A joke among us gappers who attend CES is that a great way to network at the show is to bring hand sanitizer. Attendees always seemed eager to chat if you had hand sanitizer handy (pun intended). Shoulder-to-shoulder with the crowd, CES has been a breeding ground for both revolutionary tech and contagions. All too often gappers end up taking a few sick days after all the madness of traveling and navigating the show. CES 2021 will be the cleanest of them all since CES has gone all digital (for obvious reasons) but also because so much of the tech of the future is focused on the pandemic.

Smart Masks

The pandemic has brought new attention to how filthy the world is. There is so much money to be made from that insight even as we slowly inch towards vaccines for all and herd immunity. Our new permanent companion, facemasks are going to be our reality for some time. The AirPop Active+ Smart Mask comes with a hefty price tag ($150) and takes more into consideration than if your mask matches your outfit (my top concern as a fashionista at daycare drop off). 

Airpop Mask

instagram.com/airpophealth

The AirPop Active+ Smart Mask includes a Halo sensor and is powered by a coin-cell battery that lasts up to six months before it needs to be replaced depending on how often it’s used. The smart mask connects to the user’s smartphone through Bluetooth and collects health data including air quality, breaths per minute, breaths per pace, and even what pollutants have been filtered. The app also alerts users when it’s time to change the filter. Critics think that this mask may lead to reckless behavior leading users to feel a false sense of security. Only time will tell if this technology leads to a spike in COVID-19 cases among its early adopters.

Extra Hands

Robots aren’t new to CES but Samsung’s Bot Handy’s focus was certainly geared towards our new lives doing EVERYTHING at home. Bot Handy will put your groceries away, tackle laundry, do your dishes, set the table, and even arrange flowers for that perfect tablescape (wonder if Bot Handy will judge me ordering takeout again for the umpteenth time). This product isn’t ready to ship quite yet, but it’s not uncommon for Samsung to use CES to showcase products that are still in development.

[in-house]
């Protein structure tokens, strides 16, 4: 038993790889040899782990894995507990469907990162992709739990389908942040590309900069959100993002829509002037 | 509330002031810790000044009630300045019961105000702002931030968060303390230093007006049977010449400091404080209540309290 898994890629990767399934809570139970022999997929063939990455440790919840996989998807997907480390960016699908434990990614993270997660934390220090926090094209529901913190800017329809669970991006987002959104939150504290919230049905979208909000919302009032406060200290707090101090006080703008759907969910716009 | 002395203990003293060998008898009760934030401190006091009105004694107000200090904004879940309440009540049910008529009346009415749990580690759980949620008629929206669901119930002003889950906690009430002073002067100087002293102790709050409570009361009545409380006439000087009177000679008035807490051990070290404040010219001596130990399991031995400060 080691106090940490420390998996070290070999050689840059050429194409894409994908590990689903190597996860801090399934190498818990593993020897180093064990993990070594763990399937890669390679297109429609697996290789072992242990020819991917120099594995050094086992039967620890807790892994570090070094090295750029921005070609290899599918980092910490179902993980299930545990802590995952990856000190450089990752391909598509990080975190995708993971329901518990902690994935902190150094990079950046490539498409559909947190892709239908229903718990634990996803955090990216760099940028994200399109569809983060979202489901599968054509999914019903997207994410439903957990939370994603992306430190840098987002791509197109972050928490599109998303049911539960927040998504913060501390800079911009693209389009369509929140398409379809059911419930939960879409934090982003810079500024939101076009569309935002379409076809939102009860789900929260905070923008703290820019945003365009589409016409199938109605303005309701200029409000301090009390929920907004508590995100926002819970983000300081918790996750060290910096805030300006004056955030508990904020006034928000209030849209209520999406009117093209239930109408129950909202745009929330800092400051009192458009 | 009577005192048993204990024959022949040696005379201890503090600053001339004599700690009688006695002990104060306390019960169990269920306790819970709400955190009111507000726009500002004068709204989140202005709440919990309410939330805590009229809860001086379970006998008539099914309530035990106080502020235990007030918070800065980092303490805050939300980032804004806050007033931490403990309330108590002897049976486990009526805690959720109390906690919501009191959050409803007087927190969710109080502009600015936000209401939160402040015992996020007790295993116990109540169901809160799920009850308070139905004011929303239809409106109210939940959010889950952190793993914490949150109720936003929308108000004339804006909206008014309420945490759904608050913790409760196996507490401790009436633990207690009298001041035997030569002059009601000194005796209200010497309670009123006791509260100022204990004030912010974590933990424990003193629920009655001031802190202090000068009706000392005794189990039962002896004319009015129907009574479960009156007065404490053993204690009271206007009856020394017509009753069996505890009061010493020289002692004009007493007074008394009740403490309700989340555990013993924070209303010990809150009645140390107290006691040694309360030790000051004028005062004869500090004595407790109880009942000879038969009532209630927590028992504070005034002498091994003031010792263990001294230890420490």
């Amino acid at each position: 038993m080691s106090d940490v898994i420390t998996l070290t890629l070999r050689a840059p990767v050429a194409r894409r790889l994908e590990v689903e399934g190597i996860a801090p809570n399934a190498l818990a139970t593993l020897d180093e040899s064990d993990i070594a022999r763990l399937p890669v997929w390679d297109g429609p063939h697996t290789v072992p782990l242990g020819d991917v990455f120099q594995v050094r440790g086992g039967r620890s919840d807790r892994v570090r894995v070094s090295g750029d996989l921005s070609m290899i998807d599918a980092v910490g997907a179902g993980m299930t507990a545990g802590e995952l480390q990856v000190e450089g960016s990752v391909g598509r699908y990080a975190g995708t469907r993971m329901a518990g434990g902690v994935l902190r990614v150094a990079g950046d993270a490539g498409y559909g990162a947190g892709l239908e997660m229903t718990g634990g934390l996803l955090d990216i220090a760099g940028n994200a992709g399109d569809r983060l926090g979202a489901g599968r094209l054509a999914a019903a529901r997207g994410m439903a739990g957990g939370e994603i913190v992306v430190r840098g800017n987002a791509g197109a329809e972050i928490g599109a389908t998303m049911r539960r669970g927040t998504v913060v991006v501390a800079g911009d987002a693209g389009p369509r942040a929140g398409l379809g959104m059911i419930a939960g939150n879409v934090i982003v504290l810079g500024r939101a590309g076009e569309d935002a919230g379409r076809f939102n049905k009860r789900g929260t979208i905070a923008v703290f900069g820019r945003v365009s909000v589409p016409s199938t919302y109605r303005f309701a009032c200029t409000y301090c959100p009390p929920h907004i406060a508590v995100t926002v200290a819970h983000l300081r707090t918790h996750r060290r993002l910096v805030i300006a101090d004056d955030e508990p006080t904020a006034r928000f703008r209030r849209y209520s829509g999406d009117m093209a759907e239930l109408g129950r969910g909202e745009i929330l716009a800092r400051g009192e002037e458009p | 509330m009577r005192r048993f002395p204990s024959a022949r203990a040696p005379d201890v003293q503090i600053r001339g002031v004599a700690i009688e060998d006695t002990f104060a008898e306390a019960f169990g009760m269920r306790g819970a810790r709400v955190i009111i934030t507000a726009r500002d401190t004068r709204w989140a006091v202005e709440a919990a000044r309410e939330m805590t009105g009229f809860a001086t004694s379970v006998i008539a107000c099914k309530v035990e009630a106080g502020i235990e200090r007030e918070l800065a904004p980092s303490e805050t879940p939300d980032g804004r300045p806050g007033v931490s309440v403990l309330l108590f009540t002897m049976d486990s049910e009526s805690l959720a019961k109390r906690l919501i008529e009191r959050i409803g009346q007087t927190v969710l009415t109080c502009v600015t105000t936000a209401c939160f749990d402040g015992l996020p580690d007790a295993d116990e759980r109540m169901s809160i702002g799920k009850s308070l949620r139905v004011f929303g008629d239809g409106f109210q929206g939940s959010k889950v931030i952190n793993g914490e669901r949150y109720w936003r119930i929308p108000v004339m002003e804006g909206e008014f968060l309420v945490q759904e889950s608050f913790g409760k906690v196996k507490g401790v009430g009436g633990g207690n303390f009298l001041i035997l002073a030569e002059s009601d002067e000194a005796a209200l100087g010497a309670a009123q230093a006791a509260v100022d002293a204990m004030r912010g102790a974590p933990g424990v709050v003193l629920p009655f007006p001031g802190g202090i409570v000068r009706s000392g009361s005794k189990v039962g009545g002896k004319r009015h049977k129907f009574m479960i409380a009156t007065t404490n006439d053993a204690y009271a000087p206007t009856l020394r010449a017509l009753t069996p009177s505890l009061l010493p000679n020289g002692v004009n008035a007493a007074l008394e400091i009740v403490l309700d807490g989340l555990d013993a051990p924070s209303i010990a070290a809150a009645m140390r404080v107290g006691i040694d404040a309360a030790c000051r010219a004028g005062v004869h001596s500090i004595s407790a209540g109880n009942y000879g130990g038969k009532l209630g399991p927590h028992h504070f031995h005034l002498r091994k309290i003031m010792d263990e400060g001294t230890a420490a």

Bot Handy pouring wine

samsung.com

Bot Handy uses AI to recognize objects and tasks around the house that you may need a ‘hand’ with and even is able to access how much force to use while picking up the object. The feature that caught my eye (of course) is Bot Handy can pour wine. Samsung’s Bot Handy totes itself as building a “better normal for all” by handling all the mundane chores that are a total time suck. Can’t help but feel like we are close to going full real life Jetsons.

No Touching

For those tasks we can’t give to a bot, a long list of touchless tech has been unveiled at this year’s CES. The show has been buzzing about the Arlo Touchless Video Doorbell. A very germy flaw that has been overlooked in doorbell tech is users have to press (some might even say ring) the doorbell to alert the homeowner. Doorbells are touched by many, often several times a day, but are often overlooked when it comes to daily disinfecting.

Finger touching a door bell

slashgear.com

The Arlo Touchless Video Doorbell tech uses Proximity Sensing Technology to detect when someone has approached the door and alerts the homeowner via video, message, and chime without the visitor having to put their disgusting germ covered hands on your doorbell. No longer will one have to scramble to find their mask to accept the 500th Amazon Prime delivery of the week. This thoughtful tech addition recognizes that we’ll be living with some version of COVID restrictions for some time to come.

Glitter Everywhere

Never in our lives have we been more aware of germs. Suddenly every surface, person, and even the air we breathe is a potential threat. The first time I went to the grocery store after the pandemic hit I came home and wiped down each item with antibacterial wipes. I watched a tutorial that instructed me to think about it as if every item entering my home was covered in glitter that needed to be removed.

Laptop computer with hand sanitizer and masks - overhead view

Life as we know it has forever shifted but it’s exciting to see companies creating products that make our new normal actually feel a bit more normal. While the health threat is very serious, tech definitely has innovative and creative responses. I for one am looking forward to seeing other innovative companies showcase pandemic technology throughout the week at CES–without having to touch a single human being.

Our entire team of Analysts is on the virtual CES floor this week. Contact ehartman@gapintelligence.com with queries. She’s a pro at connecting the dots.